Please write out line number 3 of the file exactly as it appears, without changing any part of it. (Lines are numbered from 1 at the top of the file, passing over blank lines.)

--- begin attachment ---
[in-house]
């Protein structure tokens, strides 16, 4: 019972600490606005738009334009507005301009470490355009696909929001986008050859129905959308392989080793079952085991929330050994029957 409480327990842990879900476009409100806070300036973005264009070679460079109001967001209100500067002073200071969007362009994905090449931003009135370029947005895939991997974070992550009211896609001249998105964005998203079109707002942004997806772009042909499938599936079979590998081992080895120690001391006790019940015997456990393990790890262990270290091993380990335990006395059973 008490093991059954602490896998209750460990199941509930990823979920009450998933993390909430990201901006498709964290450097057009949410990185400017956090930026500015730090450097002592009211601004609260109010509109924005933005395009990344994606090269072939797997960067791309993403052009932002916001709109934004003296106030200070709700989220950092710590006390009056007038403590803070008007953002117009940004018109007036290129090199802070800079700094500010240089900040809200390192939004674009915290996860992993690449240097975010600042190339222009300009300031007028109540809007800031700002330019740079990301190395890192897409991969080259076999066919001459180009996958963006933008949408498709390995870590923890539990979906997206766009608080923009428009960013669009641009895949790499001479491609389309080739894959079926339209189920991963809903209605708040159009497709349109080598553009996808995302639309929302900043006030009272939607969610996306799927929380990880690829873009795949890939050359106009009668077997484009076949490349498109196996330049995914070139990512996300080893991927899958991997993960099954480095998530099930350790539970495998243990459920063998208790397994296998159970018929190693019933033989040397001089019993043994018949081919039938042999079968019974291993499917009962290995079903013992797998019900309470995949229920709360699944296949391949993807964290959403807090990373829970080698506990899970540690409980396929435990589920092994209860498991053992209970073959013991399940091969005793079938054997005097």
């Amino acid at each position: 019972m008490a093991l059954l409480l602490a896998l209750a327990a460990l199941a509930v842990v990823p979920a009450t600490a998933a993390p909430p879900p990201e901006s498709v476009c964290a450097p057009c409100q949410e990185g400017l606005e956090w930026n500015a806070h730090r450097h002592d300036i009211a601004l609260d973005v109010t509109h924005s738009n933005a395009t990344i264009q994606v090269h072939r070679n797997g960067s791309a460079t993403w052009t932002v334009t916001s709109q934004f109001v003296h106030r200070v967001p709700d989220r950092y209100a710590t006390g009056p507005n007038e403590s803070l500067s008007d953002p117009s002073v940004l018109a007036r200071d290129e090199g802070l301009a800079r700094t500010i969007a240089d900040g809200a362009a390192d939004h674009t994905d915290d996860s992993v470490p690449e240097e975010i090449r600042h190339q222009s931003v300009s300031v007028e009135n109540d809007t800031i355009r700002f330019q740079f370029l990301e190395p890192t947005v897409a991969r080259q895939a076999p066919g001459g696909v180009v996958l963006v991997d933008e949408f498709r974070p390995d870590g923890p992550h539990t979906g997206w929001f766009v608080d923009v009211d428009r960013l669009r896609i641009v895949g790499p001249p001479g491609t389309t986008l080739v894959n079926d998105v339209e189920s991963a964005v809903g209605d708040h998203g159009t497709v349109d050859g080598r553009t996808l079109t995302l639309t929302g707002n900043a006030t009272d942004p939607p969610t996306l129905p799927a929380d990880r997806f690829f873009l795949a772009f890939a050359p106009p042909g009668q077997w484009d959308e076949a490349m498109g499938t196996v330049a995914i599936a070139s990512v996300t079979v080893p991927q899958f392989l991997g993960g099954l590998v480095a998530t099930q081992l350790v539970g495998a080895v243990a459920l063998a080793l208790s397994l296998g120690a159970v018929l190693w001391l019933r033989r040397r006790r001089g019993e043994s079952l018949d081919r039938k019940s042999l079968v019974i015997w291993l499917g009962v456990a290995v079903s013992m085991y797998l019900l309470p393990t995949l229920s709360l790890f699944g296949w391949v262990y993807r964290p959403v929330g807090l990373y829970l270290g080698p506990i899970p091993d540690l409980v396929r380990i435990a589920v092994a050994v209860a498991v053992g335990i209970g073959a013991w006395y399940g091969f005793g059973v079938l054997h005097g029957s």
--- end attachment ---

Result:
């Amino acid at each position: 019972m008490a093991l059954l409480l602490a896998l209750a327990a460990l199941a509930v842990v990823p979920a009450t600490a998933a993390p909430p879900p990201e901006s498709v476009c964290a450097p057009c409100q949410e990185g400017l606005e956090w930026n500015a806070h730090r450097h002592d300036i009211a601004l609260d973005v109010t509109h924005s738009n933005a395009t990344i264009q994606v090269h072939r070679n797997g960067s791309a460079t993403w052009t932002v334009t916001s709109q934004f109001v003296h106030r200070v967001p709700d989220r950092y209100a710590t006390g009056p507005n007038e403590s803070l500067s008007d953002p117009s002073v940004l018109a007036r200071d290129e090199g802070l301009a800079r700094t500010i969007a240089d900040g809200a362009a390192d939004h674009t994905d915290d996860s992993v470490p690449e240097e975010i090449r600042h190339q222009s931003v300009s300031v007028e009135n109540d809007t800031i355009r700002f330019q740079f370029l990301e190395p890192t947005v897409a991969r080259q895939a076999p066919g001459g696909v180009v996958l963006v991997d933008e949408f498709r974070p390995d870590g923890p992550h539990t979906g997206w929001f766009v608080d923009v009211d428009r960013l669009r896609i641009v895949g790499p001249p001479g491609t389309t986008l080739v894959n079926d998105v339209e189920s991963a964005v809903g209605d708040h998203g159009t497709v349109d050859g080598r553009t996808l079109t995302l639309t929302g707002n900043a006030t009272d942004p939607p969610t996306l129905p799927a929380d990880r997806f690829f873009l795949a772009f890939a050359p106009p042909g009668q077997w484009d959308e076949a490349m498109g499938t196996v330049a995914i599936a070139s990512v996300t079979v080893p991927q899958f392989l991997g993960g099954l590998v480095a998530t099930q081992l350790v539970g495998a080895v243990a459920l063998a080793l208790s397994l296998g120690a159970v018929l190693w001391l019933r033989r040397r006790r001089g019993e043994s079952l018949d081919r039938k019940s042999l079968v019974i015997w291993l499917g009962v456990a290995v079903s013992m085991y797998l019900l309470p393990t995949l229920s709360l790890f699944g296949w391949v262990y993807r964290p959403v929330g807090l990373y829970l270290g080698p506990i899970p091993d540690l409980v396929r380990i435990a589920v092994a050994v209860a498991v053992g335990i209970g073959a013991w006395y399940g091969f005793g059973v079938l054997h005097g029957s």